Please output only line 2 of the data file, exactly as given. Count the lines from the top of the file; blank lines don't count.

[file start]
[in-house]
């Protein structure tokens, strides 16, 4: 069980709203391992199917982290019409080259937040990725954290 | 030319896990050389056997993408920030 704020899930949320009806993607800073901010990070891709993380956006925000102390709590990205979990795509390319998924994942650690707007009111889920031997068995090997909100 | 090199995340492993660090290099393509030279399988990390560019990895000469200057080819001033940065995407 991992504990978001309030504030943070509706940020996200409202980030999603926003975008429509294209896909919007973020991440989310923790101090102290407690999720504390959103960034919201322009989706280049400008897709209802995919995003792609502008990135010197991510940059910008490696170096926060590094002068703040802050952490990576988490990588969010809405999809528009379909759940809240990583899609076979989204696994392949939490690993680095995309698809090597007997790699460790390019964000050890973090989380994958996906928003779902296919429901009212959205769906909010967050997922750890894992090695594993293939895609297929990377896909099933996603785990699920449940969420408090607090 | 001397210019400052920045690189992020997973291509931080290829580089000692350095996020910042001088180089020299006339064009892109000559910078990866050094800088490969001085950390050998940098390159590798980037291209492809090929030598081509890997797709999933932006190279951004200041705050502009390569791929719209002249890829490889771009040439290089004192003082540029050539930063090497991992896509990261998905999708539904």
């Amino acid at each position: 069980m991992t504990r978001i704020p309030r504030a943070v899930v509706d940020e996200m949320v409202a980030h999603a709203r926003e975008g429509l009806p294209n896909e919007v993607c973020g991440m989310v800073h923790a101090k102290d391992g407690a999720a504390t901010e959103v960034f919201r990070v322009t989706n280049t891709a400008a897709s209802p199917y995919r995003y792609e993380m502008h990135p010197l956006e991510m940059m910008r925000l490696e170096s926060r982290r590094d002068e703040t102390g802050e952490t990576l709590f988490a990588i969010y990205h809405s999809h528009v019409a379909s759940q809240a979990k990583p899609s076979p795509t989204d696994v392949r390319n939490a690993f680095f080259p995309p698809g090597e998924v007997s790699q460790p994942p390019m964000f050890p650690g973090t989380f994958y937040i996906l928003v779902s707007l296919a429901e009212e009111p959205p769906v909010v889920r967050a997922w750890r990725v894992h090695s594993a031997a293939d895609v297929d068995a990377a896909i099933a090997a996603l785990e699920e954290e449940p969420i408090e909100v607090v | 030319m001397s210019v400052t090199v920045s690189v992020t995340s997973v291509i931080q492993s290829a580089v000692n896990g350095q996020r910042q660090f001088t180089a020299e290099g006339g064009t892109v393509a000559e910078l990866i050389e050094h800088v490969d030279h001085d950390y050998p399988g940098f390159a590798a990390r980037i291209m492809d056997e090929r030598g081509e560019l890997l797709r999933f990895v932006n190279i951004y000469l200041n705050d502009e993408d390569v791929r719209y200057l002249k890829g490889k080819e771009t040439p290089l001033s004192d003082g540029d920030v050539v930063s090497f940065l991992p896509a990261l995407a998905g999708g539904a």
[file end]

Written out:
């Protein structure tokens, strides 16, 4: 069980709203391992199917982290019409080259937040990725954290 | 030319896990050389056997993408920030 704020899930949320009806993607800073901010990070891709993380956006925000102390709590990205979990795509390319998924994942650690707007009111889920031997068995090997909100 | 090199995340492993660090290099393509030279399988990390560019990895000469200057080819001033940065995407 991992504990978001309030504030943070509706940020996200409202980030999603926003975008429509294209896909919007973020991440989310923790101090102290407690999720504390959103960034919201322009989706280049400008897709209802995919995003792609502008990135010197991510940059910008490696170096926060590094002068703040802050952490990576988490990588969010809405999809528009379909759940809240990583899609076979989204696994392949939490690993680095995309698809090597007997790699460790390019964000050890973090989380994958996906928003779902296919429901009212959205769906909010967050997922750890894992090695594993293939895609297929990377896909099933996603785990699920449940969420408090607090 | 001397210019400052920045690189992020997973291509931080290829580089000692350095996020910042001088180089020299006339064009892109000559910078990866050094800088490969001085950390050998940098390159590798980037291209492809090929030598081509890997797709999933932006190279951004200041705050502009390569791929719209002249890829490889771009040439290089004192003082540029050539930063090497991992896509990261998905999708539904």